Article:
"The Evolution of Climate Ideas and Knowledge"

Dublin Core

Description

Begins by examining the "new science of the seveneteenth century" in enlightenment Europe. Heymann shows that the new science of observation, especially scientific weather observation, led to the evolution of climate ideas and knowledge in nineteenth century Europe. The article surveys climate ideas from the early modern and enlightenment period, putting forth a definition of "classic climatology" as developed by Humbolt. After laying this groundword, Heymann, explores the emergence of climatology and climate science in the nineteenth century. This emergence, as Haymann puts it, was a direct result of enlightenment-era weather data collection as well as "the emergence of new approaches and concepts and the enthusiasm created by Humboltian science." Haymann concludes by exploring climate change research and concepts of climate in the second half of the twentieth century.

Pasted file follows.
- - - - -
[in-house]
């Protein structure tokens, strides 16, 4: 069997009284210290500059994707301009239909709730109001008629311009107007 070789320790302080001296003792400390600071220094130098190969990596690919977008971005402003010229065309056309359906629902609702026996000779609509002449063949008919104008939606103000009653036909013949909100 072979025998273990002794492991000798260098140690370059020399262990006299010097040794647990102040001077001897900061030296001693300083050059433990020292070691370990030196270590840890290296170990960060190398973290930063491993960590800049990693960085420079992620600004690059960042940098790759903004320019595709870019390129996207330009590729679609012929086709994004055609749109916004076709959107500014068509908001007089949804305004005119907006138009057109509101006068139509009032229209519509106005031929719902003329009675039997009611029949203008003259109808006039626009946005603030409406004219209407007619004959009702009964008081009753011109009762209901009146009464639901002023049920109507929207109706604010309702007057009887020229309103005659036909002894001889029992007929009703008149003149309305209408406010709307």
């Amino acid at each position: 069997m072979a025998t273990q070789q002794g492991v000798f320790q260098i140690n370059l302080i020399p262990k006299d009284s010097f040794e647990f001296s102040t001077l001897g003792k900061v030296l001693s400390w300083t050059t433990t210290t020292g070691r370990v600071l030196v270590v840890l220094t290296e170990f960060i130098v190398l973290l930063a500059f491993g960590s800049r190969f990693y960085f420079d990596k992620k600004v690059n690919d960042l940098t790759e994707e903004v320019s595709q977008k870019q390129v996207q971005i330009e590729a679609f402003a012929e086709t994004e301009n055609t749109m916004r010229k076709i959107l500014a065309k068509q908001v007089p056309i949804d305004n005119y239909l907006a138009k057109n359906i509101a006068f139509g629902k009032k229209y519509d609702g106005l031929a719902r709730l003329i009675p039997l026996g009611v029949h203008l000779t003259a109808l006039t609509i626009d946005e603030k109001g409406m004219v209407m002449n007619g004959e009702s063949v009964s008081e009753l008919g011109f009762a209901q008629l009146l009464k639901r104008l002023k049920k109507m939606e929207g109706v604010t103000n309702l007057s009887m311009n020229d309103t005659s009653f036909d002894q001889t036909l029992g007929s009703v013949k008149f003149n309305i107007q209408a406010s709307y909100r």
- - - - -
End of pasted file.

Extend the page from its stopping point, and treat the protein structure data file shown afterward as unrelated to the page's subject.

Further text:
Publisher

Wiley Interdisciplinary Reviews: Climate Change. 1.4 (2010): 581-597.

Date

07/26/2017

Contributor

Language

Type

Collection

Citation

Heymann, Matthais, “"The Evolution of Climate Ideas and Knowledge",” Legacies of the Enlightenment, accessed July 25, 2024, http://enlightenmentlegacies.org/items/show/17.